Alvarez, Woodley Latest Examples Of Conor McGregor’s Influence On UFC

Conor McGregor

With last month’s opening-round, knockout-victory over Rafael dos Anjos, seasoned MMA veteran Eddie Alvarez beat the odds to become the UFC’s new lightweight king and the latest unofficial member of the promotion’s growing group of late-blooming champions.

Alvarez has waited a very long time to get to the top—and he’s definitely paid his dues along the way. But the proud Philly native isn’t interested in divisional dominance now that he has a crown to defend. Instead, he’s chosen to chase a life-changing payday in his first appearance as the no.1 lightweight in the world, and Alvarez has his eye on one of the only opponents who can actually guarantee the kind of money that he’s talking about.

Immediately following July’s career-altering win, Alvarez fired a few shots at the walking bank machine better known as featherweight champ Conor McGregor in an attempt to lure the Irishman into a highly-paid headliner.

”So I would ask Dana White please to give me an easier fight like Conor McGregor,” said Alvarez via Fox Sports. ”I deserve that. I’ve been fighting the best guys so I would like a gimme fight. Conor, I more than welcome that.”

While former undisputed featherweight ruler Jose Aldo has used his resume, and more specifically, last month’s win over Frankie Edgar, to get McGregor back in the cage, and Nate Diaz is about to benefit from the Irishman’s obsession with revenge, Alvarez seems to think that he can talk his way into a clash with the king of big-money bouts by pretending that a meeting with McGregor would be some sort of Octagon vacation.

Although Alvarez didn’t refer to a matchup with McGregor as a ”gimme fight” during last week’s interview with CSN Philadelphia, he did lay out his ideal plans for the fall–and they weren’t limited to the featherweight champion.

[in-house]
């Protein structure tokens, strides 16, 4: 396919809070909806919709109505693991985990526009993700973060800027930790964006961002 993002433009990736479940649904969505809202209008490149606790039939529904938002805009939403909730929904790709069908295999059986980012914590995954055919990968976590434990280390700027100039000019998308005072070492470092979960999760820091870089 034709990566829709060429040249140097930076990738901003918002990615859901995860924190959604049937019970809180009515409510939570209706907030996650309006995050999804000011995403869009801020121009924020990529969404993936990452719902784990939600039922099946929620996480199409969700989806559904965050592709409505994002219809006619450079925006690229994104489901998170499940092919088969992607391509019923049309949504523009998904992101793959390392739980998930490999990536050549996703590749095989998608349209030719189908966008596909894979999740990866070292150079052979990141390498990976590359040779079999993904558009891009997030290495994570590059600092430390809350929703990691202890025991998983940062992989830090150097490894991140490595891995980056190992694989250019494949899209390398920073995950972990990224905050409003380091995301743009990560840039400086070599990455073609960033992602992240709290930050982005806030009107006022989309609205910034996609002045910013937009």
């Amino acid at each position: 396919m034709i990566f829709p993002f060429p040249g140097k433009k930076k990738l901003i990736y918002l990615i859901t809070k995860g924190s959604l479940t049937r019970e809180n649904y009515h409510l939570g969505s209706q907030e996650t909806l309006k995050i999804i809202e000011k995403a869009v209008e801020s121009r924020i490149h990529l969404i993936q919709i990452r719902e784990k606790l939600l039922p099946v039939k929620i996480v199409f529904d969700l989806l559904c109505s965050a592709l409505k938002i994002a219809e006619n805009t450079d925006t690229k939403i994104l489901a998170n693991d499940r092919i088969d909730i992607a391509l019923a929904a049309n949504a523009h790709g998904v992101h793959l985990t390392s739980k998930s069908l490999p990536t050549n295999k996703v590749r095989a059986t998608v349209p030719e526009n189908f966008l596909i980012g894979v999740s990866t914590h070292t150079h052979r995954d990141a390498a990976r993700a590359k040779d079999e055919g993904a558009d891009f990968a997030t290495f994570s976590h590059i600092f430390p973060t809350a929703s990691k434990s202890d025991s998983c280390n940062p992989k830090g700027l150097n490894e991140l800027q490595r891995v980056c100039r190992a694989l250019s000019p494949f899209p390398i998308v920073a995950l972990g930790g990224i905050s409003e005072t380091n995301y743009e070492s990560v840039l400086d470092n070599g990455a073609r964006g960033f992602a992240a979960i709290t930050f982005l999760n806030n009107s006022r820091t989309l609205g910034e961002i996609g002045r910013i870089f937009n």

”I got my sights set on Madison Square Garden—they’re having something on the east coast,” said Alvarez. ”I believe it’s going to be in November. So looking at something like that. And I know Nate Diaz is fighting Conor McGregor, I would like to try to get the winner of that fight. Hopefully someone comes out on top there and they’ll sign their name on the dotted line.”

Becoming a champion in the sport’s leading promotion can be extremely lucrative for some. But there’s no guarantees, and often, the champion chasing the big paycheck believes that they’re suddenly far more popular than they actually are.

Does Alvarez fall into that unfortunate category? At the moment, the answer would have to be yes. But Dana White and the UFC don’t usually grant a champion’s demands until he or she has defended their title a few times. Just ask new welterweight king Tyron Woodley.

Despite demanding an Octagon payday of his own with a bout versus either Nick Diaz or Georges St. Pierre just minutes after ending Robbie Lawler’s reign, Woodley was very recently notified that he’ll be facing Stephen ”Wonderboy” Thompson in his first title defense—the one fighter he’s been trying to avoid.

On the other hand, we wouldn’t be in the midst of a UFC money-grab if it weren’t for McGregor. The Irishman may have stuck to his division’s hierarchy while working his way to Aldo, but his fellow UFC fighters saw every cent that he earned along the way—especially against Diaz. And understandably, they want to get paid.

A few years ago, any UFC champion who chose to chase the money instead of fulfilling what were seen as his or her divisional obligations would’ve earned nothing but ridicule. Rumors of so-called ”super-fights” were heard from time to time, but we expected a newly-crowned UFC champion to begin preparing for the division’s top contender the minute they left the post-fight press conference.

However, while the recent cash-fueled requests made by Alvarez and Woodley are perfect examples of the influence that McGregor has had on his fellow UFC’ers, as well as the sport itself, the proud Irishman and his nemesis are the only fighters who’ve actually banked the benefits of that influence. And until others do the same, every demand for a big-money bout will be answered by an unpleasant wake-up call.

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